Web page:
'cause Grandma said they was the greatest book and you should read from 'em every night, so ya ain't gonna waste them.

I don't know. Sometimes it does seem kind of foolish, but it might get you somewhere.

Might even get you a job someday, who can tell?

This reading will not stop. I say this thing.

To this new land, your grandfather and I came very long ago now because we heard that here is something very good.

Hard we worked, very hard, but we could not find this thing.

For a long time, I do not understand, and then I know.

When I am old, I know.

In that old country, a child can rise no higher than his father's state.

But here, in this place, each one is free to go as far as he's good to make of himself.

This way, the child can be better than the parent and this is the true way things grow better.

And this has to do something with the learning, which is here free to all people.

I, who am old, miss this thing.

My children miss this thing.

But my children's children shall not miss it.

This reading will not stop.

And, you, Katie.

It is not only for the job that this is good, but for the true things inside of us.

You don't think well about this, nor about what you do with your sister.

You have forgotten to think with your heart.

There is a coldness growing in you, Katie.

"Beshrew the witch! With venomous wights she stays

"As tediously as hell, but flies the grasps of love"

(SINGING) In Dublin's fair city Where the girls are so pretty I first set my eyes on sweet Molly Malone As she wheeled her wheelbarrow Through streets broad and narrow Crying cockles and mussels, alive, alive -O Alive, alive -O Alive, alive -O Crying cockles and mussels, alive, alive -O It's all right, Mama. I don't think he's sick.

Alive, alive -O Alive, alive -O Papa!

Well, what do you know? If it ain't my beauty.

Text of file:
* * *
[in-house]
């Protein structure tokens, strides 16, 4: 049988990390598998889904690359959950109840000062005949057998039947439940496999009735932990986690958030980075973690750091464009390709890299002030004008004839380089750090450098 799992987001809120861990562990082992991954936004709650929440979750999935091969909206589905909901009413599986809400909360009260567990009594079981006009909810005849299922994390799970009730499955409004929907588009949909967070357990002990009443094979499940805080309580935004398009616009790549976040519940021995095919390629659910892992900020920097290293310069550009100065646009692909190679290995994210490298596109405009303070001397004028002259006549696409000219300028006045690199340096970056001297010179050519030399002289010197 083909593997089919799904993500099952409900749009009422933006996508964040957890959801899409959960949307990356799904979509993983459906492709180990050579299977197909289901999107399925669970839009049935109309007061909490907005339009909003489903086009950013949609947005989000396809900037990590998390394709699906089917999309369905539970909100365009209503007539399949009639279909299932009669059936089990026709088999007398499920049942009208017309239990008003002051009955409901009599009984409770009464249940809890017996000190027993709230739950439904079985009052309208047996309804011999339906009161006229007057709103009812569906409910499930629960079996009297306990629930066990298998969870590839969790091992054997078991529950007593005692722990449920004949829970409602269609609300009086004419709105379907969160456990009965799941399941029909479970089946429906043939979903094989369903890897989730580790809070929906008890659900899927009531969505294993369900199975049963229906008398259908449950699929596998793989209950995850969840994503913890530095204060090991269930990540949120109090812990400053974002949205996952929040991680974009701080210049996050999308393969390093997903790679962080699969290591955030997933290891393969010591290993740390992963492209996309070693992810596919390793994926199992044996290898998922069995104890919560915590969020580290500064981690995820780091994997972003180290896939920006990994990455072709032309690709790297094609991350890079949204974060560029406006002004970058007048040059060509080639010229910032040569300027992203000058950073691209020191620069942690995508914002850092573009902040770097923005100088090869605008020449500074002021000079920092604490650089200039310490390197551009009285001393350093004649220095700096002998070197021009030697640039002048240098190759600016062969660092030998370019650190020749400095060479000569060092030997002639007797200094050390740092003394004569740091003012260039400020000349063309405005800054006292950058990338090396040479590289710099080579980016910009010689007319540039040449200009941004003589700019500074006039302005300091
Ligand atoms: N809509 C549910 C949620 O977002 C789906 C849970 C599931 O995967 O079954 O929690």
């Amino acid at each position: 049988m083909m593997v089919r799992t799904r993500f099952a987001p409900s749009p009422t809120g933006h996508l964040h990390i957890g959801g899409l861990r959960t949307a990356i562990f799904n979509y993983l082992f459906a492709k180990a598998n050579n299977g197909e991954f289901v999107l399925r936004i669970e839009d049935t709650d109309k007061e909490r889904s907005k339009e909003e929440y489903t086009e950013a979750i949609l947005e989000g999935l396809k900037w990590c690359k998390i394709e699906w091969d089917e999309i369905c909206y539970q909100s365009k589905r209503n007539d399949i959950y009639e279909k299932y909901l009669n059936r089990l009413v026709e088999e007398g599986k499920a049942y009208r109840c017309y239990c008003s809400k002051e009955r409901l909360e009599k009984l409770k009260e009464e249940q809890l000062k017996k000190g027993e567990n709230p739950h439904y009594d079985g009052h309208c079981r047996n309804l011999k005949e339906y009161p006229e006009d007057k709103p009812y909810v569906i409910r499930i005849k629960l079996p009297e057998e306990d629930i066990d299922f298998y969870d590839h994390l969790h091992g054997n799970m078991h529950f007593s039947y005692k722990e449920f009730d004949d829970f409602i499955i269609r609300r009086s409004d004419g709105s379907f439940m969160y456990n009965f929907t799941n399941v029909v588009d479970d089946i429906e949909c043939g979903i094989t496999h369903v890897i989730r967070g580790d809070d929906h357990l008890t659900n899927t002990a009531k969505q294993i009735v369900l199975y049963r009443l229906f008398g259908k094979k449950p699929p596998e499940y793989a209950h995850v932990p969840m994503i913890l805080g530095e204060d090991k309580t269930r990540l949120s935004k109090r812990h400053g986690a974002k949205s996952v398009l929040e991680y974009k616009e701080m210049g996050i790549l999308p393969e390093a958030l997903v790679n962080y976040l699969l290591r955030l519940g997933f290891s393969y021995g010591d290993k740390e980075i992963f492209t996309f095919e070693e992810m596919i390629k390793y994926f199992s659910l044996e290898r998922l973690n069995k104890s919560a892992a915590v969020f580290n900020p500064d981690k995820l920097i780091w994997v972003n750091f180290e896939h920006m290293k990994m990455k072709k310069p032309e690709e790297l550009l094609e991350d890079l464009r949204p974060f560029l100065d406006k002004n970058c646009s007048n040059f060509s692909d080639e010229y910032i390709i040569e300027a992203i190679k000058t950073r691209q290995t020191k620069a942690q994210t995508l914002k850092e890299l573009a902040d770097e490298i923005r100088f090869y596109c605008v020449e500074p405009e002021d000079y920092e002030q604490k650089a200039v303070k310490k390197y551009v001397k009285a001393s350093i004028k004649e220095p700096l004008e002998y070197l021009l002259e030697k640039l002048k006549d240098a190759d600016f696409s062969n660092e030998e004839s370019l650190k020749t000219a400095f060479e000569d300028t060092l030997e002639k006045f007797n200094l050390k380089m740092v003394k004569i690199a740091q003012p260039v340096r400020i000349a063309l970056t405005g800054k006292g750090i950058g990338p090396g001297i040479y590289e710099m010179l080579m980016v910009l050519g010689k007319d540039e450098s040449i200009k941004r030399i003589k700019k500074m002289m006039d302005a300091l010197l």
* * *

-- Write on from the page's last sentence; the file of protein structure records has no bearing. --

Hey. What are you doing up this time of night?

I just made up my mind to wait up for you.

I guess I ain't used to the hours anymore.

No. Leave it. It's nice.

Go on.

Francie, coffee.

Is it something to eat, Papa?

And what else, with me coming from a grand banquet?

I got some French rolls, a whole half a broiled lobster from the shores of Maryland, fried oysters, caviar from far -off, sunny Russia, and cheese from the mountain fastnesses of la belle France.

What do you know about the mountain fastnesses of France?

Is it better coming from there, Papa?

Well, it's supposed to be mighty good, but coming home like this, I know that's good.

Well, let's eat it. No reason we shouldn't have a party of our own.

I'm hungry.

KATIE: Is that all you got to say to your papa?

Hello, Pop.

His stomach's like the Irish Sea, no bottom to it.

Mama, your wedding comb!

Well, ain't this a kind of weddin' party?


You bet it is.

I wish I could have swiped some champagne.

Oh, no, I don't. Coffee's better.

But, look who's telling me I don't know about them mountain fastnesses of France.

That. Yeah, that. Imagine you forgetting.

Well, I didn't forget, not exactly. It was a long time ago.

What do you think of a mama that forgets where she went on her honeymoon?

Did you really go there, Mama?

Of course not. Your papa's joking.

Sure we did, or just the same as.

We spent our honeymoon in a school. It was as big as a palace.

We just worked there nights, the two of us, cleaning.

It was right here in Brooklyn, before you was born.

That ain't what you told me then.

You mean to say when we was having our supper there alone and I used to pull down them maps and take the teacher's pointer and pick out the places we'd pretend we was that night, you mean to say we really wasn't there?

You mean you forgot that sunny France was where we liked the best?

And all the laughing we used to do there?

You're gonna sit right down and tell me we really wasn't there?

Well, I guess we was kind of at that. And you're gonna tell me I don't know about them mountain fastnesses of France.

Katie Nolan, I'm ashamed of you!

Wasn't there nobody in school but you, Papa?

No, sir. We had the whole place to ourselves. Your papa better quit talking, or he'll have you believing you was in France, too.

No, Papa. Talk some more!

What's this here stuff?

Caviar. That comes all the way from Russia.

Them's fish eggs. Fish eggs!

Yeah. I never could get it why they like it, myself, except that it's hard to get and costs a lot.